Green roofs, or living roofs, increase ecological equity by creating a habitat for wildlife, which in turn decreases stress of members of a community by providing a more aesthetically pleasing and interactive landscape. They serve several energy mitigation purposes for a building and effectively use the natural functions of plants to filter water and treat air in urban and suburban landscapes. Green roofs are beneficial to more than just the humans who reside below, they are an expression of respect and understanding for the land on which a dwelling is constructed.
Green roofs create natural habitat as part of an urban wilderness. Even in high-rise urban settings as tall as 19 stories, it has been found that green roofs can attract beneficial insects, birds, bees and butterflies. Rooftop greenery complements wild areas by providing stepping stones for songbirds, migratory birds and other wildlife facing shortages of natural habitat. Green roofs also serve as a green wall, filtering pollutants and carbon dioxide out of the air, helping to lower rates of diseases such as asthma. They can also filter pollutants and heavy metals out of rainwater.
Green roofs improve and reduce energy consumption. They can reduce heating by adding mass and thermal resistance value, and also reduce the heat island affect by increasing evapotranspiration. Traditional building materials soak up the sun's radiation and re-emit it as heat, making cities at least 4 °C (7.2 °F) hotter than surrounding areas. A 2005 study by Brad Bass of the University of Toronto found that adding green roofs to 50 percent of the available surfaces in downtown Toronto would cool the entire city by 0.1 to 0.8 °C (0.2 to 1.4 °F), Studies show that if all the roofs in a major city were greened, urban temperatures could be reduced by as much as 7 °C (13 °F), and show that green roofs can also reduce heat loss and energy consumption in winter conditions.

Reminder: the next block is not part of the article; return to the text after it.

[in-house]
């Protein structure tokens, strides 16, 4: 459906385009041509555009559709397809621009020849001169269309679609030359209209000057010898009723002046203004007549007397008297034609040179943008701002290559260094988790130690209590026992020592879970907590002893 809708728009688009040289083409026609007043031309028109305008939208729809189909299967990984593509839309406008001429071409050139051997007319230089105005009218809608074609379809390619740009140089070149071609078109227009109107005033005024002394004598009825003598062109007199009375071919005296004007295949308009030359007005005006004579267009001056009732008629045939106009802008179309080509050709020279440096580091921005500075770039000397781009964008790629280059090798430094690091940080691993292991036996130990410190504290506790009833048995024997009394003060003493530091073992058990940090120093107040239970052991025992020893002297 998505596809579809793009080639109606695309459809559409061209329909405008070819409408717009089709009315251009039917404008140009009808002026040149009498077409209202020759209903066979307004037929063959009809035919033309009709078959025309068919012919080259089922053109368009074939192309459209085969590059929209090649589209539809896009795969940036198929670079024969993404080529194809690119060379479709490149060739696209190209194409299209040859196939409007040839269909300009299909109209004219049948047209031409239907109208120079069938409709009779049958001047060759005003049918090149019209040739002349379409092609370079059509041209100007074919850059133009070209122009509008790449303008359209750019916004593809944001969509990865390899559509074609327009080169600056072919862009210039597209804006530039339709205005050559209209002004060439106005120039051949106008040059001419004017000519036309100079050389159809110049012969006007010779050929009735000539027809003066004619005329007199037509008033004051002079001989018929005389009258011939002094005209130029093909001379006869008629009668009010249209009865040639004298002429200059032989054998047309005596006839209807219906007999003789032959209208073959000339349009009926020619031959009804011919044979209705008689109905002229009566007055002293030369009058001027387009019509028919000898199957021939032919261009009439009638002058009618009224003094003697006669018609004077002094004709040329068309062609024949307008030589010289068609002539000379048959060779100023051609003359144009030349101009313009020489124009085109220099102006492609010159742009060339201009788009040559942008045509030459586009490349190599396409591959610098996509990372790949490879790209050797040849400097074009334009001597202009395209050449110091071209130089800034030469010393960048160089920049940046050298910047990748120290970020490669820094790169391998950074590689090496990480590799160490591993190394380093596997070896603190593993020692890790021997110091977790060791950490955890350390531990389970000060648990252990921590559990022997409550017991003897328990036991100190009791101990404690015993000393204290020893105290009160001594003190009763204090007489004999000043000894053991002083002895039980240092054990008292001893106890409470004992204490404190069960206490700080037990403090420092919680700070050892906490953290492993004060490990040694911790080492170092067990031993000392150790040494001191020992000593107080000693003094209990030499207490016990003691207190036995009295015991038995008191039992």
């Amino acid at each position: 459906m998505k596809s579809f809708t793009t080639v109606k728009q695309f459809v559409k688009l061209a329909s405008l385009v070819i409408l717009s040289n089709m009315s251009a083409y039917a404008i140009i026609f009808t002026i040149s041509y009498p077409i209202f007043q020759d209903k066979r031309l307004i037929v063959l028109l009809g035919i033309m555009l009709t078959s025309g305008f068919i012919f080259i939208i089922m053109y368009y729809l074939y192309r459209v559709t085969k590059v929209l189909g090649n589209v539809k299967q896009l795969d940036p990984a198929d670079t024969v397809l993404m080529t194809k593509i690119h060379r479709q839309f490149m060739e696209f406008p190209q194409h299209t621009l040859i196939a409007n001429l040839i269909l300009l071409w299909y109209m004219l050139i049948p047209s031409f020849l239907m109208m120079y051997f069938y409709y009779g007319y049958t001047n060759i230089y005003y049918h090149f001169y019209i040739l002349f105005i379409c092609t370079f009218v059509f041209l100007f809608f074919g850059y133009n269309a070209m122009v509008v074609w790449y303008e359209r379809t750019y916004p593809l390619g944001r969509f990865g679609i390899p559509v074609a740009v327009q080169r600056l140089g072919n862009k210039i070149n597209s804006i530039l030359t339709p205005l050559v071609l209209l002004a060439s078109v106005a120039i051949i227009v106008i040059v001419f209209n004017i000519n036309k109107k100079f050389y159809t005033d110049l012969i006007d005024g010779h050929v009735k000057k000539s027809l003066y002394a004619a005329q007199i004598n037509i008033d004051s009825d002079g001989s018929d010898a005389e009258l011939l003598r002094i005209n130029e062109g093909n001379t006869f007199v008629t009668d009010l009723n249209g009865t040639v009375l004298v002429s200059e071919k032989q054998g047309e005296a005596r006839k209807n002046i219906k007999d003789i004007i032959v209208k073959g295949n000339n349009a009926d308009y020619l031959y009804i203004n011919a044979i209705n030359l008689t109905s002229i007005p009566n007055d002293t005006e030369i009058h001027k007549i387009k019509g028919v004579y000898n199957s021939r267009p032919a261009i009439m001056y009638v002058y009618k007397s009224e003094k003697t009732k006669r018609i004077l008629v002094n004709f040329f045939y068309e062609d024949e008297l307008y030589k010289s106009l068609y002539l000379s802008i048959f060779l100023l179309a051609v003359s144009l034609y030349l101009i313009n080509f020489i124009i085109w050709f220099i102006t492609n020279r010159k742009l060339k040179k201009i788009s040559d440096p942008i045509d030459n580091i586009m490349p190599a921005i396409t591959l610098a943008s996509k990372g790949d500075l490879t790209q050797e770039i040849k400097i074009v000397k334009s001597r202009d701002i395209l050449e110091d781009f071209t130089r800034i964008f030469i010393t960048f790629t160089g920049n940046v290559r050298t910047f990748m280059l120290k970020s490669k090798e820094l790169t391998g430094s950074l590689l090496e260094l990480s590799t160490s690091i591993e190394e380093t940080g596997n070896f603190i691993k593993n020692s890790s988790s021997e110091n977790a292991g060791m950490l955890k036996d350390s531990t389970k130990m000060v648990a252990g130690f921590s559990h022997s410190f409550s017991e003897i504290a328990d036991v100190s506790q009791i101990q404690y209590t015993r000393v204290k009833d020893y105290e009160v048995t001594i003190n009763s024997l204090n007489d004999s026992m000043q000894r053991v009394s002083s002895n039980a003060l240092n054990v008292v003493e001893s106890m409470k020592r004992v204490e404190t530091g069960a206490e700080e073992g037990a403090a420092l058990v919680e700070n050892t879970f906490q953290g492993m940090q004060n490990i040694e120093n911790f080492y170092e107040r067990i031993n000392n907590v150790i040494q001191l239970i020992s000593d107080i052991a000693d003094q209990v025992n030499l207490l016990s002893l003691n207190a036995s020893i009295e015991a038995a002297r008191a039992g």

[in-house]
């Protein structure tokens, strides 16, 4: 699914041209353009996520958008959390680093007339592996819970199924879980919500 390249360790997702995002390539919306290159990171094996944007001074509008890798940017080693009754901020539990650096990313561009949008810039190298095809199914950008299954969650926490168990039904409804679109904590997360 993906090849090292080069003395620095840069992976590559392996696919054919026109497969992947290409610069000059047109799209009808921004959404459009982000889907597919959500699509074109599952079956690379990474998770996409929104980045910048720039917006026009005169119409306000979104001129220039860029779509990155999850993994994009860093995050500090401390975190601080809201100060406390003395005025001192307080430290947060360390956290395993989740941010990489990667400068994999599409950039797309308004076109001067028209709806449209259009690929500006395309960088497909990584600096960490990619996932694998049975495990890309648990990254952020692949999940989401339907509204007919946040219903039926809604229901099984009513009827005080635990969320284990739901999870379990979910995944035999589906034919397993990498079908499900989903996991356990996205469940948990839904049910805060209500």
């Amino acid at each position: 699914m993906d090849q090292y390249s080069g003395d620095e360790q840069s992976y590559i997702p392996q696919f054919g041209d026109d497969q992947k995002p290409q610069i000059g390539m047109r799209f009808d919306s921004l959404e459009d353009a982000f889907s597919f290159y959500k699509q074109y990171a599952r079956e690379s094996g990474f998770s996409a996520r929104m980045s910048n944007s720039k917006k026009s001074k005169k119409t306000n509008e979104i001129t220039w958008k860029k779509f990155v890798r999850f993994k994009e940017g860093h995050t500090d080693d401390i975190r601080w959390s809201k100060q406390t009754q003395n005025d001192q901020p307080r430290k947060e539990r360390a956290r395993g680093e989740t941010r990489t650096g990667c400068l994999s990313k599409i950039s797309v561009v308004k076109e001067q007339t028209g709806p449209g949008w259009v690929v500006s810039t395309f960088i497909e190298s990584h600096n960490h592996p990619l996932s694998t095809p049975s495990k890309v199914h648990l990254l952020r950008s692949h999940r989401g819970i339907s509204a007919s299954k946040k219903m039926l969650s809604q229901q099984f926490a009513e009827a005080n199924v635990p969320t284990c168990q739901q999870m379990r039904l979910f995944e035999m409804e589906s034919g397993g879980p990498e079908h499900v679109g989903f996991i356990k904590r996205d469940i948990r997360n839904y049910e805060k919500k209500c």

Green roofs decrease the total amount of runoff and slow the rate of runoff from the roof. It has been found that they can retain up to 75% of rainwater, gradually releasing it back into the atmosphere via condensation and transpiration, while retaining pollutants in their soil. Many green roofs are installed to comply with local regulations and government fees, often regarding stormwater runoff management. In areas with combined sewer-stormwater systems, heavy storms can overload the wastewater system and cause it to flood, dumping raw sewage into the local waterways. Often, phosphorus and nitrogen are in this category of environmentally harmful substances even though they are stimulating to the growth of plant life and agriculture. When these substances are added to a system, it can create mass biological activity since they are considered limiting factors of plant growth and by adding more of them to a system, it allows for more plant growth.